We won a Nobel Prize
Anglicans share in the honour of the Nobel Peace Prize awarded to the International Campaign to Abolish Nuclear Weapons (ICAN), and accepted by Hiroshima survivor Setsuko Thurlow on December 10 for the historic adoption of the Treaty on the Prohibition of Nuclear Weapons (Faith motivates Hiroshima survivor’s anti-nuke activism, Dec. 2017, p. 12).
Why? General Synod in 2007 passed a resolution to support ICAN. Anglicans should now take up the work that ICAN needs and requests. Write to your member of Parliament and to Prime Minister Trudeau urging that Canada sign and ratify that treaty.
Canada boycotted the ban treaty negotiations, claiming nuclear weapons are essential for our security. This kind of thinking brought North Korea to develop a nuclear arsenal. Now we face the real risk of nuclear war, with two unstable leaders, Kim Jongun and Donald Trump, uttering threats. In 1983, General Synod took a definitive stand that nuclear weapons are “against the will of God and the mind of Christ.” The Anglican Church of Canada heads the list of more than 70 NGOs making a public call to the Trudeau government to sign and ratify the ban treaty. Canada historically has worked for nuclear disarmament. Faith calls us to prayer and action on this threat to all God’s creatures.
Canon (lay) Phyllis Creighton
Jesuits played key role in developing ‘inculturation’
It was good to read Mark MacDonald’s column discussing inculturation (Inculturation, Dec. 2017, p. 5) and its importance in spreading the good news of the gospel among Indigenous peoples. We Anglicans might want to remember the key role played in the development of inculturation by the Jesuits, the writings of whose founder, Ignatius of Loyola, are admired by many Anglicans.
The Rev. Paul Shore
Pastoral rather than punitive?
It is disappointing that Archbishop Fred Hiltz would trivialize the collective leadership of the 39 primates of the Anglican Communion (Hiltz: Sanctions likely if marriage canon is amended, Dec. 2017, p. 1). If the primates are prepared to place sanctions on the Canadian church, perhaps it is not punitive, but rather a pastoral response to a perceived spiritual threat. Should our leadership not be thankful for the interest, and examine and address the primates’ concerns?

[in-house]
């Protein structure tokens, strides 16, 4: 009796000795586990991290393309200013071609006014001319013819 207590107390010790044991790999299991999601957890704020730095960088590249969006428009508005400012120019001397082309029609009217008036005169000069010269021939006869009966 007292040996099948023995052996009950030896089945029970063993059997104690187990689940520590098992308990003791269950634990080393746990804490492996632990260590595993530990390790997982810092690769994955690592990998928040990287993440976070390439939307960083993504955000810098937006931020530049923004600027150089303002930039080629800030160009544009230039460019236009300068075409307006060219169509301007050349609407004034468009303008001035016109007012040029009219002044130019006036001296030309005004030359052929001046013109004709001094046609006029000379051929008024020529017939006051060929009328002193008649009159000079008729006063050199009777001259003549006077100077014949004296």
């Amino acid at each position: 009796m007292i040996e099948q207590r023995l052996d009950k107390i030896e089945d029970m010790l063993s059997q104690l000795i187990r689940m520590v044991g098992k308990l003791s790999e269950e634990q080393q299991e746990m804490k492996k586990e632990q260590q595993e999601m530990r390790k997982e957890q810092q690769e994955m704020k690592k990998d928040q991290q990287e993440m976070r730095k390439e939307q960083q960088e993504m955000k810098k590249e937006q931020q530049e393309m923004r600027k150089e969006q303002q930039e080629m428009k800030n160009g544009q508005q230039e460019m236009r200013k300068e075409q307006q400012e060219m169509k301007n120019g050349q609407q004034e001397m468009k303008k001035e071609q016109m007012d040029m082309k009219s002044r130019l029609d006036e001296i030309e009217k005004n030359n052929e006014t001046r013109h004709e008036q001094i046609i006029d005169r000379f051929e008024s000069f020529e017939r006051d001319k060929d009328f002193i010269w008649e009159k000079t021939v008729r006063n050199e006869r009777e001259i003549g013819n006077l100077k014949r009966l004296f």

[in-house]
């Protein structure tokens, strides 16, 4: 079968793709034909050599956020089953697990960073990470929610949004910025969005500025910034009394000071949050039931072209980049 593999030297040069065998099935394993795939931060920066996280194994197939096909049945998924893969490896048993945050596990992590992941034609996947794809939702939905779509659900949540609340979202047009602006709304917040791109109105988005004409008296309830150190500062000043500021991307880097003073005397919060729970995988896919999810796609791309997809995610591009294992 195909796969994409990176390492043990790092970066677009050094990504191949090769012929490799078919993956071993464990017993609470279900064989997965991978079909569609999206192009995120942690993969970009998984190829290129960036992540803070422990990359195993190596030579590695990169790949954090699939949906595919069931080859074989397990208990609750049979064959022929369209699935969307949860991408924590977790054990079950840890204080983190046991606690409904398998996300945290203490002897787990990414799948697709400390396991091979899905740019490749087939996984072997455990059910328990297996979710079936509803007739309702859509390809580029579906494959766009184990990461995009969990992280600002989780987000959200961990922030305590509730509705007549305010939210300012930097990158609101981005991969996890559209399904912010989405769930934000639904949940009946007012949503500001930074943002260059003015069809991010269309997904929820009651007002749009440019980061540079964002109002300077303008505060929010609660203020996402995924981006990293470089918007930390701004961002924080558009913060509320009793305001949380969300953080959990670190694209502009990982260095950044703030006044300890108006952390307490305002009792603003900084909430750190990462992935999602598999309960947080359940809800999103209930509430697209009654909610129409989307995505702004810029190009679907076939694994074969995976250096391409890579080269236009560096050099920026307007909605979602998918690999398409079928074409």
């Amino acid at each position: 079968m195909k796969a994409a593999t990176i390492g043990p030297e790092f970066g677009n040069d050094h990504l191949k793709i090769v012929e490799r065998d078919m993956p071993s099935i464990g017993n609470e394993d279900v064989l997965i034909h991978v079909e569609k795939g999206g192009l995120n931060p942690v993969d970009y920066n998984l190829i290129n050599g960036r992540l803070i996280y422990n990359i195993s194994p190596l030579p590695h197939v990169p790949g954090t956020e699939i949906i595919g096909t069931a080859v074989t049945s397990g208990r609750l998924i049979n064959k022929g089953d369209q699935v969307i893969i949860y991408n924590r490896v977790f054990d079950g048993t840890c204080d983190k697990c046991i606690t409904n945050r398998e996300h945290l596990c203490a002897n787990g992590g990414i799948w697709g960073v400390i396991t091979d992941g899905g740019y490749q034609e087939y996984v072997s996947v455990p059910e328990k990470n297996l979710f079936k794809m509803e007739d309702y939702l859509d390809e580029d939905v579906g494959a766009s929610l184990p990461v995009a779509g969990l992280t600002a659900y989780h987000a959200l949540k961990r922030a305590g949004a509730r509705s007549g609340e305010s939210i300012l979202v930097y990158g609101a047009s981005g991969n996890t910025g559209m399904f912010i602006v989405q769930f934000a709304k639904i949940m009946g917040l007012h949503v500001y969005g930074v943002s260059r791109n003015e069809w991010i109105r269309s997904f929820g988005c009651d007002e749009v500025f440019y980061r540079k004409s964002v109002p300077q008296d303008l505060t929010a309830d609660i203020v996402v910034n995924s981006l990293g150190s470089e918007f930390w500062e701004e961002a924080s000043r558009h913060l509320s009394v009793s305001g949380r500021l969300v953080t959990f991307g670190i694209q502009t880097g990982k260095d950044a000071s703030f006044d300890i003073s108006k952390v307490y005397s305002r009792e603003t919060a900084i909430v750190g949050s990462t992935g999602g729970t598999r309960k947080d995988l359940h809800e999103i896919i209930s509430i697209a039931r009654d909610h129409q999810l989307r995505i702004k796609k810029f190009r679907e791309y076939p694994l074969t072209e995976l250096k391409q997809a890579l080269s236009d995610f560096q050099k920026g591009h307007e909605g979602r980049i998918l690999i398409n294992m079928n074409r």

‘Very poor journalism’
I read with interest your editorial, The arrival of God’s love (Dec. 2017, p. 4). When I encountered Joelle Kidd’s article, ‘The saddest and yet the happiest Christmas’ (p. 8), I was stunned. Kidd had obviously researched the Halifax Harbour tragedy in reading the book by Joyce Glasner. For you to use the same material, barely disguising your plagiarism of her article, for your own editorial is beyond belief. You really could not come up with your own ideas to illustrate your point? I find this extremely disappointing and very poor journalism.
Editor’s note: Plagiarism, as defined by the Canadian Oxford Dictionary, is the practice of taking and using someone’s thoughts, writings, inventions and “passing them off as your own.” The editorial used quotes from a chapter in Joyce Glasner’s book, Christmas in Atlantic Canada, and acknowledged her book as the source. Also, the publisher received an advance copy. Fair use guidelines for quoting copyrighted/published material allow for text to be quoted—usually 300 words is considered reasonable. Editorials or Letters from the Editor sometimes refer to, repeat or expound details of an article within the paper to bring more emphasis, focus and attention to it. Please note that the editorial also refers to another story in the paper, Blue Christmas services offer comfort on the longest night (p. 5), which I also wanted to highlight in the December issue.